Third Generation Continues Carriage Road Legacy

 

Mike Allen, foreman at Harold MacQuinn, Inc., uses a compacter to compress dirt around coping stones after finishing work to regrade an area of the Eagle Lake section of the carriage road.

Mike Allen, foreman at Harold MacQuinn, Inc., uses a compacter to compress dirt around coping stones after finishing work to regrade an area of the Eagle Lake section of the carriage road.

By EARL BRECHLIN

RESTORING EVERY FOOT OF ACADIA NATIONAL PARK’S 45 MILES OF HISTORIC CARRIAGE ROADS HAS TAKEN A LOT OF TIME, a lot of effort and no small amount of money. It has also taken an incredible amount of muscle, both human and mechanical.

Over the past two and a half decades, much of that muscle, and the experience and expertise needed to wield it in a subtle, effective, and cost-effective manner, has come from three generations of just one Bar Harbor family, the MacQuinns.

Harold MacQuinn, who founded Harold MacQuinn, Inc. in 1933, spent his early years in the construction industry working on projects for Acadia benefactor John D. Rockefeller Jr. It was Rockefeller who acquired the land, directed the construction of the motor-vehicle-free carriage roads, and funded most of the work.

Among the company’s major accomplishments during the 1950s was the building of the graceful granite arch bridge over Duck Brook on the Park Loop Road at Paradise Hill, and the Eagle Lake Road arch bridge that carries the Park Loop Road over that busy state highway.

Paul MacQuinn of Bar Harbor, left, and his dad Ronnie, the second and third generations of their family to help build and maintain Acadia's carriage roads.

Paul MacQuinn of Bar Harbor, left, and his dad Ronnie, the second and third generations
of their family to help build and maintain Acadia’s carriage roads.

Harold was soon joined in running the company by son Ronnie who was in charge when the company was selected to widen the bridge on Route 233, over the carriage road at Eagle Lake, in the early 1970s.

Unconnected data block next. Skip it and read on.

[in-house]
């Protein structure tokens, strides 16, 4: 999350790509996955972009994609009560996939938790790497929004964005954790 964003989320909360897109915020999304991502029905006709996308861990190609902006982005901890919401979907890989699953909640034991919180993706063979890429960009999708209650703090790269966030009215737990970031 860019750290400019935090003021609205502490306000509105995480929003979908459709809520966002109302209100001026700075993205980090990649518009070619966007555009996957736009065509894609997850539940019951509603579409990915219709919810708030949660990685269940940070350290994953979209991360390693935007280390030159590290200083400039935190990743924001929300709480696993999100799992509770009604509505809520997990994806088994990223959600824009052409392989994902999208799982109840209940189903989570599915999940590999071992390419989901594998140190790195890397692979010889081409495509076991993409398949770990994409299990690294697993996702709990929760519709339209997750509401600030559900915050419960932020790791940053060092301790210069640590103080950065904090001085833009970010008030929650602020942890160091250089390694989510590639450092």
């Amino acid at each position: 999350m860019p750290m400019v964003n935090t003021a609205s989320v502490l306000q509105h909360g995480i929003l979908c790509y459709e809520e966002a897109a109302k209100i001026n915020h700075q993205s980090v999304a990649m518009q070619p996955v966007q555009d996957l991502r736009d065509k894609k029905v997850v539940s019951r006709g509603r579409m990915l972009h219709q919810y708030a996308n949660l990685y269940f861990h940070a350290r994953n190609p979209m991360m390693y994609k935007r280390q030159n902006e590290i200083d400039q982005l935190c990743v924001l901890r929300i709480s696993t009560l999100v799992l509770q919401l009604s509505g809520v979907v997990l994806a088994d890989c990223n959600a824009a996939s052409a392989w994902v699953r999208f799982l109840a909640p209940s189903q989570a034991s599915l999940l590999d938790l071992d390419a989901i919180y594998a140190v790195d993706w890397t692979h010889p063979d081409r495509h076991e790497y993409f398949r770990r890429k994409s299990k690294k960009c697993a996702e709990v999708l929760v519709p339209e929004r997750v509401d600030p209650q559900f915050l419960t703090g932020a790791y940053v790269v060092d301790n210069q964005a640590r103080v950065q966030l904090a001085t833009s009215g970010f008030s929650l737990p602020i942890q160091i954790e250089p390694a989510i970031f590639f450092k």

The 118-foot long bridge was built in 1927. Decades later, as the Eagle Lake Road became the main east/west highway on Mount Desert Island, the state determined the bridge should be widened, but acknowledged its historic status precluded total replacement.

MacQuinn Construction’s bold and innovative solution? Split the bridge in half lengthwise. Skilled craftsmen carefully liberated the 700-ton, 25-foot-high granite block wall on the north side from the rest of the structure. The walls were then slid on special ball bearings 13 feet farther north. All this was done while striving to keep at least one lane of traffic open on the road.

Company masons then built a new center arch, all while preserving the historical character of the original.

In 1975, that herculean effort and the company’s legendary Down East ingenuity earned it two prestigious national engineering awards. Harold MacQuinn retired in the mid-1970s passing the baton to Ronnie. Harold passed away in 1984.

Mike Bunker, foreman at Harold MacQuinn, Inc., evens the dirt while replacing a culvert as part of the restoration of the Eagle Lake section of carriage road.

Mike Bunker, foreman at Harold MacQuinn, Inc., evens the dirt while replacing a culvert as part of the restoration of the Eagle Lake section of carriage road.

Harold MacQuinn, Inc. of Bar Harbor won a prestigious national award for its innovative work widening a historically significant highway bridge over one of Acadia's carriage roads in 1975.

Harold MacQuinn, Inc. of Bar Harbor won a prestigious national award for its innovative work widening a historically significant highway bridge over one of Acadia’s carriage roads in 1975.

Carriage Roads get an Overhaul Thanks to FOA Endowment

By the early 1990s, Acadia’s carriage roads needed a major overhaul. Friends of Acadia launched a $4 million capital campaign to create an endowment to maintain the system in perpetuity, while the federal government agreed to pay for the rehabilitation work. Friends of Acadia’s endowment currently provides more than $200,000 annually for carriage road upkeep.